“Fatigue makes cowards of us all.”
Like most famous football quotes, this gem is attributed to Vince Lombardi, and like most things attributed to Lombardi, it’s got more than a measure of truth to it. Many spread-option coaches have taken this dictum to heart by driving their offenses as fast as possible on the field, and along the way have blown open scoring records.* Where you’ll often see pro and pro-style teams bleed the play clock down to its final seconds, up-tempo teams will run consecutive series where the ball’s snapped only seconds after being set.
Football is a game of alternating possession, and if fast tempos were driving up scores but not wins, it’d be forgotten as an unsound novelty. What we’re seeing, though, are these up-tempo teams being incredibly effective when it comes to making every possession count. Here, College Football by the Numbers breaks down points-per-possession as of November 5 (third column, data ranked from best to worst):
Of the top 15, only Florida State and Alabama could be said to run pro-style offenses. Almost all the rest are spread-option teams, and many of them are up-tempo.
There are some temporal reasons for why up-tempo teams are having this success. There’s enough offensive variety in the college game to prevent defensive coordinators from zeroing in on these attacks, and strength and conditioning coaches are relearning how to prepare their players for the energetic and neural demands of enduring so many plays during a game. Also important is that defensive coordinators right now are largely restricting the mental aspects of the game to the sidelines, which means there’s rarely enough time for defenses to get in signals versus a very fast offense. As defenses catch up to fast spread teams, much of it will be because linebackers and safeties are calling the defenses, and not their coaches; right now, though, up-tempo teams often see two kinds of fronts: simple and confused. Finally, since up-tempo teams can prevent defensive substitutions with their speed, defenses need to find more high-level athletes who can stay on the field regardless of situation.
There are some unavoidable advantages to an up-tempo system that won’t go away without fundamental changes in the way football is played. First, playing defense is more exhausting than playing offense, which means fatigue affects defenses far more than offenses. A fundamentally sound defense has to pursue ball-carriers. If an offense followed every play with the same tenacity as a flowing defense, it would at best needlessly tire its own players, and at worst turn the game into a festival of illegal blocks in the back.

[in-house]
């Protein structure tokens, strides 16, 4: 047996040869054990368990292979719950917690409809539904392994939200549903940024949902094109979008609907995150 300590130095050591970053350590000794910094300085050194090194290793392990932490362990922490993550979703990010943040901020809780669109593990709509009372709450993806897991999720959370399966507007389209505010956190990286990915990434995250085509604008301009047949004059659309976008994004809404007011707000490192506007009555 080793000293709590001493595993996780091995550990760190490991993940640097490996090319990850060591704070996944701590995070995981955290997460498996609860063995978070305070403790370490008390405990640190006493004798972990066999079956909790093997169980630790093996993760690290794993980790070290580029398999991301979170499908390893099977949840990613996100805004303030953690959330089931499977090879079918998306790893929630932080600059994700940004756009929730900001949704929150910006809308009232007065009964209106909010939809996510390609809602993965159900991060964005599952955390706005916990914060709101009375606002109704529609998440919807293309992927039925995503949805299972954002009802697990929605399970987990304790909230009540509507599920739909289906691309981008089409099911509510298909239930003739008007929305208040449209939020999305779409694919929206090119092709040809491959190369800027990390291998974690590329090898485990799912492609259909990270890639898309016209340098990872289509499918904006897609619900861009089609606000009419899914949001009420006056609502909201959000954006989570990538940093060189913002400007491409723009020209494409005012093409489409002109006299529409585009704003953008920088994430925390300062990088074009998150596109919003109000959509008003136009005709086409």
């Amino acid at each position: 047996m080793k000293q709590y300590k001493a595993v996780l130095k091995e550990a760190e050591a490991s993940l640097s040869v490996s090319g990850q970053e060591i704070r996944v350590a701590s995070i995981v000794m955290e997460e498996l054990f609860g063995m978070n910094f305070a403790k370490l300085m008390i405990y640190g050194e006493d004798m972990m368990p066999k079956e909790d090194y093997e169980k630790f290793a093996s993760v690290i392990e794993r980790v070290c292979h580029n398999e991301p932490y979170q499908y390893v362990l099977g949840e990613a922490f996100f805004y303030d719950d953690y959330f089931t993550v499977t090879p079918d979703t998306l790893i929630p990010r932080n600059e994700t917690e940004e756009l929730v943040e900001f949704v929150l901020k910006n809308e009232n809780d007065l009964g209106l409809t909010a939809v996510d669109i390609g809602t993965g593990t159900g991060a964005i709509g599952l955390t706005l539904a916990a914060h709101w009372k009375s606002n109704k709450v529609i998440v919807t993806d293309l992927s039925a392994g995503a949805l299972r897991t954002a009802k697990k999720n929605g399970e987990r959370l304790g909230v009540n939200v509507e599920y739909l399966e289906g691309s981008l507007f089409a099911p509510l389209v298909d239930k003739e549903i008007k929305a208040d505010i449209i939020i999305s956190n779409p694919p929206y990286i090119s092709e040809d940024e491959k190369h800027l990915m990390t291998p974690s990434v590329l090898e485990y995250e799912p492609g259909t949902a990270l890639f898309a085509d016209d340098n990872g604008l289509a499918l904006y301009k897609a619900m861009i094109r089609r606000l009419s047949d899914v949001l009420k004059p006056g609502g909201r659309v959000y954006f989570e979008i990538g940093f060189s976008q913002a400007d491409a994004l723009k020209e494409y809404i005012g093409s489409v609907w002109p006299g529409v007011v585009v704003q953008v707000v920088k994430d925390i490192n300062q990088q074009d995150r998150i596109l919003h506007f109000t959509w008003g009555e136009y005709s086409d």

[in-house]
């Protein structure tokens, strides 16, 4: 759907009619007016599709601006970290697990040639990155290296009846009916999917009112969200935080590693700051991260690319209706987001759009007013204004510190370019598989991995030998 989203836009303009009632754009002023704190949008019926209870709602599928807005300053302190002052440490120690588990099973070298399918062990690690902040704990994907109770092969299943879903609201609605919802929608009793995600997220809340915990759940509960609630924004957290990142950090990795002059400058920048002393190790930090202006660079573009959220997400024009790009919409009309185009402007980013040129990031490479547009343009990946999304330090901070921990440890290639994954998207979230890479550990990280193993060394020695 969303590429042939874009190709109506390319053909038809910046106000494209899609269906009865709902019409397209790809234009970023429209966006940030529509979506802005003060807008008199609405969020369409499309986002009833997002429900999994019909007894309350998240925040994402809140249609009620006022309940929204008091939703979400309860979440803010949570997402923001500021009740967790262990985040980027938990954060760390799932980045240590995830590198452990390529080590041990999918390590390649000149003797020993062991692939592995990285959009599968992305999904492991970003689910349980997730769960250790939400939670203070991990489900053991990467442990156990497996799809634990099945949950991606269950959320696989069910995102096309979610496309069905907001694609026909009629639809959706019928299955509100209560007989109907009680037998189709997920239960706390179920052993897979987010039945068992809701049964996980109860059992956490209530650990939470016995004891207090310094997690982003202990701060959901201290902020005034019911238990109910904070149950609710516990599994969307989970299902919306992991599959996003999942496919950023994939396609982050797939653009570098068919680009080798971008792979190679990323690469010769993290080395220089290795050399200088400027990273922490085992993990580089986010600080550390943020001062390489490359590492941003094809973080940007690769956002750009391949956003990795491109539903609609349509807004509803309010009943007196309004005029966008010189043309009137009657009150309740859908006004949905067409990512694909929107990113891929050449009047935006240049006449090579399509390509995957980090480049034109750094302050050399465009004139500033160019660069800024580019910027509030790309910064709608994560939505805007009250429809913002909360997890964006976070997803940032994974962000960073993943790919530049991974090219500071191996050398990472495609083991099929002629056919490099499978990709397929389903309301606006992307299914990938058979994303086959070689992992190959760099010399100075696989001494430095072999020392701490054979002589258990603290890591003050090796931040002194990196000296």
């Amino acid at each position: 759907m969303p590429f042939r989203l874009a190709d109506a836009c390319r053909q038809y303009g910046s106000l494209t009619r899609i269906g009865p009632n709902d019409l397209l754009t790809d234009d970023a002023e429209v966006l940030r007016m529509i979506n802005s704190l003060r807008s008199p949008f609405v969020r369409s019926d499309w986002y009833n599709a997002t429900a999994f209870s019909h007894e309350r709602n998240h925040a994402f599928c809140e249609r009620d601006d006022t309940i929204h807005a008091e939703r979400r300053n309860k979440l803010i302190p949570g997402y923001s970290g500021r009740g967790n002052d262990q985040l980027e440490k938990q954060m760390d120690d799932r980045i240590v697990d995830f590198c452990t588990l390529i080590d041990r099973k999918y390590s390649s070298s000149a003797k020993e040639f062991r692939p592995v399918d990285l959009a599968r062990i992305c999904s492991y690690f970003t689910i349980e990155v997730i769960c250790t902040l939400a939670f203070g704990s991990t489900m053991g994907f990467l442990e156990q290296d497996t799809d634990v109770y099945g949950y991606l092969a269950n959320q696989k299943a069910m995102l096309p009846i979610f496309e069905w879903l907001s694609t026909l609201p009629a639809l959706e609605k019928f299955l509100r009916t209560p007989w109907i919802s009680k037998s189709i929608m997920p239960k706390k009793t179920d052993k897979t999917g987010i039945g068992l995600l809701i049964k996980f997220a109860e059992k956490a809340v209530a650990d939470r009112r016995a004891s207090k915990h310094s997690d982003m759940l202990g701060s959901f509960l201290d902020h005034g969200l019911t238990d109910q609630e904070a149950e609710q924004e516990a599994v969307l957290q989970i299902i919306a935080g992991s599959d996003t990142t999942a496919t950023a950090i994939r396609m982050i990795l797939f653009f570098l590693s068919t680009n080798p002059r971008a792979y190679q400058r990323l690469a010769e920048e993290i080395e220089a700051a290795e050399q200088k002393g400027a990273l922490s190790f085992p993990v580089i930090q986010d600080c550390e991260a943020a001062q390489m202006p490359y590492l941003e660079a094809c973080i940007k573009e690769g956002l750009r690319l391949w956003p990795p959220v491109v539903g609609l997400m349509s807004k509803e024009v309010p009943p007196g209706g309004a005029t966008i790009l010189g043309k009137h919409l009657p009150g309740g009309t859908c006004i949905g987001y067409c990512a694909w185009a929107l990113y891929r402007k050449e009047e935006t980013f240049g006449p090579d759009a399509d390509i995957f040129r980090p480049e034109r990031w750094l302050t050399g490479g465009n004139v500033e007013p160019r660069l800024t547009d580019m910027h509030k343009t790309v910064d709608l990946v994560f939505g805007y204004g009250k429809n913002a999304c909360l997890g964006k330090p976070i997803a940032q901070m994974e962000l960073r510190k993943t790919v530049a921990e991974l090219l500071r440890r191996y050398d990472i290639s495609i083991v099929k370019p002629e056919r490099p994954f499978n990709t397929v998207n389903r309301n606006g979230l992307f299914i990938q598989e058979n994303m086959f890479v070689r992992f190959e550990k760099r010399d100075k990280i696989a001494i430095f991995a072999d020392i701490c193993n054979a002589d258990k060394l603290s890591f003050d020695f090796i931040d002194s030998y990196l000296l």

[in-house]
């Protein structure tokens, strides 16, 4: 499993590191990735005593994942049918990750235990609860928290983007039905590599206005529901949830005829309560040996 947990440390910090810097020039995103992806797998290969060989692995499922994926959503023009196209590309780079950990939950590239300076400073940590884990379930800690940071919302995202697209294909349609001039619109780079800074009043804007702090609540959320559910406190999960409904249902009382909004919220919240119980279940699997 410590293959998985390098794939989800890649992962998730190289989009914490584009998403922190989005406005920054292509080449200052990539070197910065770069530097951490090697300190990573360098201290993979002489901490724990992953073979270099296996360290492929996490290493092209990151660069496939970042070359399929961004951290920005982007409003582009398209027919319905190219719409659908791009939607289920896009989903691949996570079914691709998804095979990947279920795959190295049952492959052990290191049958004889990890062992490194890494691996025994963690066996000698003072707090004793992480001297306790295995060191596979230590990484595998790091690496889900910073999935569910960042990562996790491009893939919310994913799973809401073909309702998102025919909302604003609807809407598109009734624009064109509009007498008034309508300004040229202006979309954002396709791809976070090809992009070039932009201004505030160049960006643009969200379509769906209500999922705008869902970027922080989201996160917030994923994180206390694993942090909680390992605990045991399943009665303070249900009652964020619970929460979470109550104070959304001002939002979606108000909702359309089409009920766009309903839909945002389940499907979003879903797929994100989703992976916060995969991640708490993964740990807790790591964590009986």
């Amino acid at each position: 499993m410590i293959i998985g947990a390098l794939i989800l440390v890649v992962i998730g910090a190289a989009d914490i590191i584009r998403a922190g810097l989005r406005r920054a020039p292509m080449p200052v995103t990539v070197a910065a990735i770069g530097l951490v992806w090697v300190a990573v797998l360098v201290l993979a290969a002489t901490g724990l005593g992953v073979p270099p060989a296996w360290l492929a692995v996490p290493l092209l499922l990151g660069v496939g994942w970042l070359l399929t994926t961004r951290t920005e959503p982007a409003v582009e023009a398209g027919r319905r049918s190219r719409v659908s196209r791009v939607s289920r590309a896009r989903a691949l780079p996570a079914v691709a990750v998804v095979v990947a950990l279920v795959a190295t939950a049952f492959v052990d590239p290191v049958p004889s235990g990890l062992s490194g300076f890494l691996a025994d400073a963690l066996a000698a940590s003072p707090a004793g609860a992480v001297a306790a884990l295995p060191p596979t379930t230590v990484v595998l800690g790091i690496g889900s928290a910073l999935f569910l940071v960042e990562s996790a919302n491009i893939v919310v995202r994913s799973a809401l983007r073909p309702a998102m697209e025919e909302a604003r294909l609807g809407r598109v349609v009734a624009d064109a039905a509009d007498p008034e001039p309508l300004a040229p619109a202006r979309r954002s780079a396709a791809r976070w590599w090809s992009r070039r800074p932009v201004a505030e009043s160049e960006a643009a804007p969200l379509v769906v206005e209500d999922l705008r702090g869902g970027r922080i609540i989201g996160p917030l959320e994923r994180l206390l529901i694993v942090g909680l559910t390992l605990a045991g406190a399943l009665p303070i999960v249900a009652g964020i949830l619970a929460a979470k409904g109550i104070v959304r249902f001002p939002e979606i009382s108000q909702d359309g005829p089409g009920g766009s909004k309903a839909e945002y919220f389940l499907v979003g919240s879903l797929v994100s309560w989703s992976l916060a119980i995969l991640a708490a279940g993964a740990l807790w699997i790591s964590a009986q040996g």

Second, because up-tempo teams practice with the same rapidity with which they play, they essentially get more practice reps than a pro-style squad. This rehearsal can’t be discounted. Chip Kelly’s squads can hit thirty plays in ten minutes of practice.
Because of these factors (especially the last two), I think the concept of a full-time, up-tempo team is going to be a long-term factor in modern football. It’s also why pro teams like the New England Patriots are stressing speed. This isn’t to say that fast-tempo offenses don’t have their drawbacks. It’s difficult to learn multiple sets of dozens of plays while practicing at a furious pace, so faster teams usually have simpler playbooks. Here’s football afficianado “Hemlock” over at Matthew Brophy’s site commenting on Louisiana Tech:
“While Oregon gets all the headlines, LaTech is probably the most advanced up tempo team going today. As readers of this blog know, we are big fans of what Tony Franklin is doing at Tech. The reason is concision. No team has probably dropped more from their package over the past three years than LaTech. Watch the Virginia game if you want proof. LaTech goes into every game with a very light package. (Just compare LaTech’s package to the one UVA ran the other day and tell us whose offense is simpler) Each game it seems lighter and lighter as they get faster and faster. Practically gone from their package are old Air Raid staples like Mesh and Shallow. Basically all they do is run an increasing amount of [inside zone] tied to key screens and two or three man games on the flanks. When they want to get down the field they run Verticals, Sail, and Y-Cross. What makes them go though is speed and efficiency. Not only does LaTech play fast but they do so with very few mistakes. An offense that does not make mistakes is a difficult one to stop.” (www.brophyfootball.blogspot.com)
In fact, Louisiana Tech’s most “complicated” plays are their run/pass option series, where extremely simple staples like quick screens and zone runs are melded into the same play. Using spread sets lets the quarterback quickly identify where defenses are weak numerically, and using the option game (often on several defenders in succession) lets him attack weak points and essentially make the defense perpetually wrong. Of course, having multiple plays rolled into one also makes calling audibles unnecessary, which helps keep the attack speed up.
So what can defenses do to catch up? We’ll close out this series with a look at what has worked (and might work) to slow these teams down.
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